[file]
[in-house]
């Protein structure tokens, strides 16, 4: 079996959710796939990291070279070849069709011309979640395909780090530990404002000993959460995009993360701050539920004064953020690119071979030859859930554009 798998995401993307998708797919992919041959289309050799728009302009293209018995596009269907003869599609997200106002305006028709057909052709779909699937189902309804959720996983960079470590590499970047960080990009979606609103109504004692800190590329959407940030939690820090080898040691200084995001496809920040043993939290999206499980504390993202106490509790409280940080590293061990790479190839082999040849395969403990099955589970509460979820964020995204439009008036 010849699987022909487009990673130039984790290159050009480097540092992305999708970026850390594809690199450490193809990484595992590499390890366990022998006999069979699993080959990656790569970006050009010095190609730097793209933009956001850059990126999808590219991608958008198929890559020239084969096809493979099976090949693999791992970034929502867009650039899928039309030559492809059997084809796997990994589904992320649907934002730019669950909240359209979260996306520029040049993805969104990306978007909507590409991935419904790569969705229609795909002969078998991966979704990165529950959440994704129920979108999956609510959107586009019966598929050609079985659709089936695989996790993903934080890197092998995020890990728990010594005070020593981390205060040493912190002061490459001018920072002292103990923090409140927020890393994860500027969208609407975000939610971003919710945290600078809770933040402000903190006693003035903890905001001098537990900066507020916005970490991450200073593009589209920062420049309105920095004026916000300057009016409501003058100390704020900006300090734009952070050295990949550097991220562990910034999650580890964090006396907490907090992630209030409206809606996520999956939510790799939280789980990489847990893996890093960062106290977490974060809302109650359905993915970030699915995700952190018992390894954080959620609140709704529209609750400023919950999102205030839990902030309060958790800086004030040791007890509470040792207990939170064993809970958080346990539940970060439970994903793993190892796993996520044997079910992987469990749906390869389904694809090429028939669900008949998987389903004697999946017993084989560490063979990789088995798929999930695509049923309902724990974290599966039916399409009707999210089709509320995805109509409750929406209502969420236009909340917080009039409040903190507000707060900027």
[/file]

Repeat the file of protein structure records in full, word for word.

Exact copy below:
[in-house]
């Protein structure tokens, strides 16, 4: 079996959710796939990291070279070849069709011309979640395909780090530990404002000993959460995009993360701050539920004064953020690119071979030859859930554009 798998995401993307998708797919992919041959289309050799728009302009293209018995596009269907003869599609997200106002305006028709057909052709779909699937189902309804959720996983960079470590590499970047960080990009979606609103109504004692800190590329959407940030939690820090080898040691200084995001496809920040043993939290999206499980504390993202106490509790409280940080590293061990790479190839082999040849395969403990099955589970509460979820964020995204439009008036 010849699987022909487009990673130039984790290159050009480097540092992305999708970026850390594809690199450490193809990484595992590499390890366990022998006999069979699993080959990656790569970006050009010095190609730097793209933009956001850059990126999808590219991608958008198929890559020239084969096809493979099976090949693999791992970034929502867009650039899928039309030559492809059997084809796997990994589904992320649907934002730019669950909240359209979260996306520029040049993805969104990306978007909507590409991935419904790569969705229609795909002969078998991966979704990165529950959440994704129920979108999956609510959107586009019966598929050609079985659709089936695989996790993903934080890197092998995020890990728990010594005070020593981390205060040493912190002061490459001018920072002292103990923090409140927020890393994860500027969208609407975000939610971003919710945290600078809770933040402000903190006693003035903890905001001098537990900066507020916005970490991450200073593009589209920062420049309105920095004026916000300057009016409501003058100390704020900006300090734009952070050295990949550097991220562990910034999650580890964090006396907490907090992630209030409206809606996520999956939510790799939280789980990489847990893996890093960062106290977490974060809302109650359905993915970030699915995700952190018992390894954080959620609140709704529209609750400023919950999102205030839990902030309060958790800086004030040791007890509470040792207990939170064993809970958080346990539940970060439970994903793993190892796993996520044997079910992987469990749906390869389904694809090429028939669900008949998987389903004697999946017993084989560490063979990789088995798929999930695509049923309902724990974290599966039916399409009707999210089709509320995805109509409750929406209502969420236009909340917080009039409040903190507000707060900027």